Your "Isabella" is the blue sister variety of the original "Red Isabella" with red berries. You have chosen a plant that is not only delicious (a delicate strawberry note!), but also relatively resistant to fungus. So, it really is a shock if such a plant is infected with fungus. Having said that, exactly the same thing happened to me recently with the "Arkadia" type; this is a divine type, which produces grapes in your garden at home that are just like the large, Italian table grapes that we see in the shops. I have now cut "Arkadia" back completely and I'm in the process of replacing it with "Pleven ustojcivij".
The background to the whole story is that resistance to fungus in table grapes is always limited. You go for years without any problems, then the weather can cause a "fungus year" with a level of infestation that is so high that even an otherwise loyal garden type like "Arkadia" or "Isabella" succumbs. This doesn't mean that the type is poor; it is down to the underlying conditions.
In practical terms, you now have a choice of two possible strategies. On the one hand, you can proceed as you have suggested: building the vine up again from scratch. On the other hand, you can plant a new table grape type, in the hope that it performs better in that position and if there is another high level of infestation.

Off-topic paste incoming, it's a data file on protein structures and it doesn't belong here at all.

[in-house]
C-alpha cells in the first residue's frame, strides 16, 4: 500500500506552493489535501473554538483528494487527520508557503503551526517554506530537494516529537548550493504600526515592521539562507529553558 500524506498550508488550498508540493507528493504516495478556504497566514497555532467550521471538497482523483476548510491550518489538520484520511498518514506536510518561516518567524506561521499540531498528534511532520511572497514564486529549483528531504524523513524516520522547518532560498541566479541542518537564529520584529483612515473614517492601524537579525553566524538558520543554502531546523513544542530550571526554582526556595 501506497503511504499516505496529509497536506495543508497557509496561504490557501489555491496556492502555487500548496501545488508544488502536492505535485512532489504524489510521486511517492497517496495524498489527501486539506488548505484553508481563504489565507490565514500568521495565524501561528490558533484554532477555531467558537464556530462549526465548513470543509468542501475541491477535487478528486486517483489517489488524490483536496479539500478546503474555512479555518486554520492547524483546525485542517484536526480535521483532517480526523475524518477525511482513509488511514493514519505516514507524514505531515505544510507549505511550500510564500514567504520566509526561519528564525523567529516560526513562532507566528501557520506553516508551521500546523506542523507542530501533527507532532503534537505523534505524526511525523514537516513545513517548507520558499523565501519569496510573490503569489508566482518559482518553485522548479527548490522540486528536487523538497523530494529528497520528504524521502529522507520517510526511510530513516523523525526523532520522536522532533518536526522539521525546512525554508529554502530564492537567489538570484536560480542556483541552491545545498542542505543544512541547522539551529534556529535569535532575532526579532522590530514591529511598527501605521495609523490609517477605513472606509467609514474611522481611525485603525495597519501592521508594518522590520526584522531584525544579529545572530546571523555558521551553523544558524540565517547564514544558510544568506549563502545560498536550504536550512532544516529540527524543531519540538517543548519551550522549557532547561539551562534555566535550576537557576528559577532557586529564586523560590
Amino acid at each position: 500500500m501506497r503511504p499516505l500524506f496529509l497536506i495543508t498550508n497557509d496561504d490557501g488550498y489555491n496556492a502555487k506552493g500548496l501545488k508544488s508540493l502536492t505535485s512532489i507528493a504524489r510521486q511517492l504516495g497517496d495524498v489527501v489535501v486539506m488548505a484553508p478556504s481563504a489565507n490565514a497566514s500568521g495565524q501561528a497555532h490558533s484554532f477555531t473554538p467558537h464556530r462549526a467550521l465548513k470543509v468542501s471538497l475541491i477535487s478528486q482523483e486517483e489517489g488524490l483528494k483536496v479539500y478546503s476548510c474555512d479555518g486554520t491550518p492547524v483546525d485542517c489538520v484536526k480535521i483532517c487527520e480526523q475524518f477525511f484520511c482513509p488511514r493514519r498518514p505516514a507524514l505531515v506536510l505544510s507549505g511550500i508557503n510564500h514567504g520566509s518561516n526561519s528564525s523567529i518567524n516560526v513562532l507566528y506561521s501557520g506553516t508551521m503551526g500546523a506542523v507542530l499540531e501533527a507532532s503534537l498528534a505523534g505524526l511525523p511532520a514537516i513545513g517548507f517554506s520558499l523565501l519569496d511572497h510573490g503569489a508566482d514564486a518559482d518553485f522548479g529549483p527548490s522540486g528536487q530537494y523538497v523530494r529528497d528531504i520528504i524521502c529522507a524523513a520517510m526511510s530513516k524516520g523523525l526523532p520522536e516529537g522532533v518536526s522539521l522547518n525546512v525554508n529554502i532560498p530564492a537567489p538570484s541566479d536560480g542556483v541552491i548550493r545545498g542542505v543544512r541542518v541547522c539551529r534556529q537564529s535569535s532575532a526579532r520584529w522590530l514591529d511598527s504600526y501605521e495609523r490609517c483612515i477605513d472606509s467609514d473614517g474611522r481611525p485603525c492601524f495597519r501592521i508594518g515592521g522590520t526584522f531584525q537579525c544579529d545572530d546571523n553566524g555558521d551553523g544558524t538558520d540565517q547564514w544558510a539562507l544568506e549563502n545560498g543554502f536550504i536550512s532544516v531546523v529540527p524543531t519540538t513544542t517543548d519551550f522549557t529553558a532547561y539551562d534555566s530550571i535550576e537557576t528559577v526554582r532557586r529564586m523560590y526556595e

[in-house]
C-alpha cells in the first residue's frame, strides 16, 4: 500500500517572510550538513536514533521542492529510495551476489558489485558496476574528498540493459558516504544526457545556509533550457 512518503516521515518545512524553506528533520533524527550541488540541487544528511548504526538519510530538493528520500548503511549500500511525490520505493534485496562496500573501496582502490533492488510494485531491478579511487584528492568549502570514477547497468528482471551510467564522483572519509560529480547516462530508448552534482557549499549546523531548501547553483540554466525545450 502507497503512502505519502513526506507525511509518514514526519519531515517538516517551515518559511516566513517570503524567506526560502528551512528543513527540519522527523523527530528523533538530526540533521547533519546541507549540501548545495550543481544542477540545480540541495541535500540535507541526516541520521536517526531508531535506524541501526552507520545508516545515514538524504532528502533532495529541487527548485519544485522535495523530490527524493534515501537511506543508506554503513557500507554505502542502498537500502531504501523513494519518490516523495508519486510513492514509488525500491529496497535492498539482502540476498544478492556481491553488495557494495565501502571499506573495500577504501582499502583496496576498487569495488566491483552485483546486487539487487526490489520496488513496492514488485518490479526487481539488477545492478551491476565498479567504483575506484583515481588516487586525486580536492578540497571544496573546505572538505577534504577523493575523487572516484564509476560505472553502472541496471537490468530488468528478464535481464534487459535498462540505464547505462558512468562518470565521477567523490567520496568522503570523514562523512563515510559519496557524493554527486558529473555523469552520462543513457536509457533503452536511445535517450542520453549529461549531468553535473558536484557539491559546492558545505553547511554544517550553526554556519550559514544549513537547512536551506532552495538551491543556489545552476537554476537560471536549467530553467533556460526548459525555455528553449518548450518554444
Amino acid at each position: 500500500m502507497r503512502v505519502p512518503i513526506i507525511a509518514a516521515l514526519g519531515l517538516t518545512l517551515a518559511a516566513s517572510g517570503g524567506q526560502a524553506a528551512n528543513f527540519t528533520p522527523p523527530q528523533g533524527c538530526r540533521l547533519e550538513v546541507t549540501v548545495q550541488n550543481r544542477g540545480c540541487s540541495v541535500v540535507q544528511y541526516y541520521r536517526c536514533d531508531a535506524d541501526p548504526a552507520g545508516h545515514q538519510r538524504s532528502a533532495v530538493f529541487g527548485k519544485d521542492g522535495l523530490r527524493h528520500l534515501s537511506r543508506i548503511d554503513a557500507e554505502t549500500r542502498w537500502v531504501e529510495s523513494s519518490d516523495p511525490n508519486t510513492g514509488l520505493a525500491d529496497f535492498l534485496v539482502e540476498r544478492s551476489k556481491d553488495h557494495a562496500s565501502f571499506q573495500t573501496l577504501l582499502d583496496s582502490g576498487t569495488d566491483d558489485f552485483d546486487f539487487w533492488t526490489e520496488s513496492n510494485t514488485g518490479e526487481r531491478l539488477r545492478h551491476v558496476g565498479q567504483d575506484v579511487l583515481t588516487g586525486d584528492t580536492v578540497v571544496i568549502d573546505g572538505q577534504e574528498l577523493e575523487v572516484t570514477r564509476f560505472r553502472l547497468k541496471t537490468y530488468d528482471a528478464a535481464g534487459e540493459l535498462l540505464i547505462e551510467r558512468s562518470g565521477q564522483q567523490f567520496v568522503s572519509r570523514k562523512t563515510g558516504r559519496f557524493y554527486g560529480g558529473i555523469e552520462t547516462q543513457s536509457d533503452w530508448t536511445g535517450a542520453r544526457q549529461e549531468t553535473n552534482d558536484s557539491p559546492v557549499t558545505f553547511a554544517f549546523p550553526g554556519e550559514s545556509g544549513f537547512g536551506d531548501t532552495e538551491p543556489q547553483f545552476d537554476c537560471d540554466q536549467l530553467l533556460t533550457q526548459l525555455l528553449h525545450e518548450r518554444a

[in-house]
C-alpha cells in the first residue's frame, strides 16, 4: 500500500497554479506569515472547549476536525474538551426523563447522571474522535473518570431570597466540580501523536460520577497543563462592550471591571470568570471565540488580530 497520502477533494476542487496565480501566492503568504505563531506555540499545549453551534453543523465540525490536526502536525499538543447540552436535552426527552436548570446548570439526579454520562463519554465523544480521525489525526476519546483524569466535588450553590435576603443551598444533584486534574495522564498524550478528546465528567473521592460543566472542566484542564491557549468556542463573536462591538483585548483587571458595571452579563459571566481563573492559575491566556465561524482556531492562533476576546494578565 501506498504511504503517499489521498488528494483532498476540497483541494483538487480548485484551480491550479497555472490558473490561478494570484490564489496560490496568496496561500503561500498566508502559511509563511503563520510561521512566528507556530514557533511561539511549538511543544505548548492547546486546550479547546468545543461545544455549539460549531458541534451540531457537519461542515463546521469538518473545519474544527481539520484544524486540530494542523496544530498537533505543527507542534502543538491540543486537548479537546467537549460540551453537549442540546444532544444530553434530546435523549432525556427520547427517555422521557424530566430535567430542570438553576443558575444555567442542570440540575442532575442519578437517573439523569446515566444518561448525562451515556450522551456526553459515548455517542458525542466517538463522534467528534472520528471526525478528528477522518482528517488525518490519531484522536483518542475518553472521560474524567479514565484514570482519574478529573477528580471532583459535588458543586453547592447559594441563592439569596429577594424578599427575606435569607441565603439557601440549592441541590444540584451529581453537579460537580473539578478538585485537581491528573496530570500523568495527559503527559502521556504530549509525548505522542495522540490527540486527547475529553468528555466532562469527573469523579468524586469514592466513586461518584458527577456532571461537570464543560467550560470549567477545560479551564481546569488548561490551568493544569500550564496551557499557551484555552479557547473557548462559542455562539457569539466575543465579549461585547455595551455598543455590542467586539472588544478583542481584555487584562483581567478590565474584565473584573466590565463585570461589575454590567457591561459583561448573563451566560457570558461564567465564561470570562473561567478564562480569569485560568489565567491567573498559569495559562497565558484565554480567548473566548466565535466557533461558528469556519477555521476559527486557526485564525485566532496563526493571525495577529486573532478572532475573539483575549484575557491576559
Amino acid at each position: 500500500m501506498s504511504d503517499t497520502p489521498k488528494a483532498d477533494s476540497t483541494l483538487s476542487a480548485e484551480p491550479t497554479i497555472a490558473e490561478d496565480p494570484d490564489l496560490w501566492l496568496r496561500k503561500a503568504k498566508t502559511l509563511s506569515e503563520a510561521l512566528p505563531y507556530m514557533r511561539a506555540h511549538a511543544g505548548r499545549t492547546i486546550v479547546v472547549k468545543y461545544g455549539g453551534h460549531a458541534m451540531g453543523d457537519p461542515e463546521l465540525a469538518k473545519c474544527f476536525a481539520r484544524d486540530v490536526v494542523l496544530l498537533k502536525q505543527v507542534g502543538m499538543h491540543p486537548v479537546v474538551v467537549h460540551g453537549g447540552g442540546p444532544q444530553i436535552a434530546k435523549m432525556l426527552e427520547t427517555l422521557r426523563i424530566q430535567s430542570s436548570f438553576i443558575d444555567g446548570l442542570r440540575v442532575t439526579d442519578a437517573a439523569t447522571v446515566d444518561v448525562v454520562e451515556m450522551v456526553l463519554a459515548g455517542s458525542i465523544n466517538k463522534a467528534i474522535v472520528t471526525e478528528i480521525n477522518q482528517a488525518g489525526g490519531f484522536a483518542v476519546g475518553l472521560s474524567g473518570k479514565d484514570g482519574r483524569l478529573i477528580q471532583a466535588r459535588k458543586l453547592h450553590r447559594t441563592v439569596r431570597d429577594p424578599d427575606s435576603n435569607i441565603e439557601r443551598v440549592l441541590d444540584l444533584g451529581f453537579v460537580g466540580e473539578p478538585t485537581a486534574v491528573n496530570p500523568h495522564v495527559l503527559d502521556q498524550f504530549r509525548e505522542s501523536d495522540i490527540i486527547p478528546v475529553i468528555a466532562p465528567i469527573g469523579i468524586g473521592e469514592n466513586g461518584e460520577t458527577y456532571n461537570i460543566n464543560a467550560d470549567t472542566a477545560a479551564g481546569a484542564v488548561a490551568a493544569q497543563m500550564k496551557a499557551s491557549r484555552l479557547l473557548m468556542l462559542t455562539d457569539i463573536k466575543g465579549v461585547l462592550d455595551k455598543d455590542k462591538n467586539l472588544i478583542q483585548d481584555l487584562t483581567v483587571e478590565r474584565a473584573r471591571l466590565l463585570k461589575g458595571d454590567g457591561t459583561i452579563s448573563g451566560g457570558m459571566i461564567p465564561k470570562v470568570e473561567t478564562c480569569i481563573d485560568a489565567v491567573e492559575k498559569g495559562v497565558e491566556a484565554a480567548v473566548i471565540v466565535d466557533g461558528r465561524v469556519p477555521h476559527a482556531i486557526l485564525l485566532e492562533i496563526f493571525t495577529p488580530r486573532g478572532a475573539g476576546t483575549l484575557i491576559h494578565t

In the first case, I advise treating the plant and its surroundings regularly with a fungicide as a priority. You have to include the rear wall and so on because they are covered with millions of spores. I would also recommend treating the surrounding area for the second case — that is, replanting.
Overall, despite the setbacks, I won't be banning my various table grapes from the garden; it's an issue that has now become far too exciting for that. It's a similar story to strawberries: if you aren't successful with one type, then choose a different one.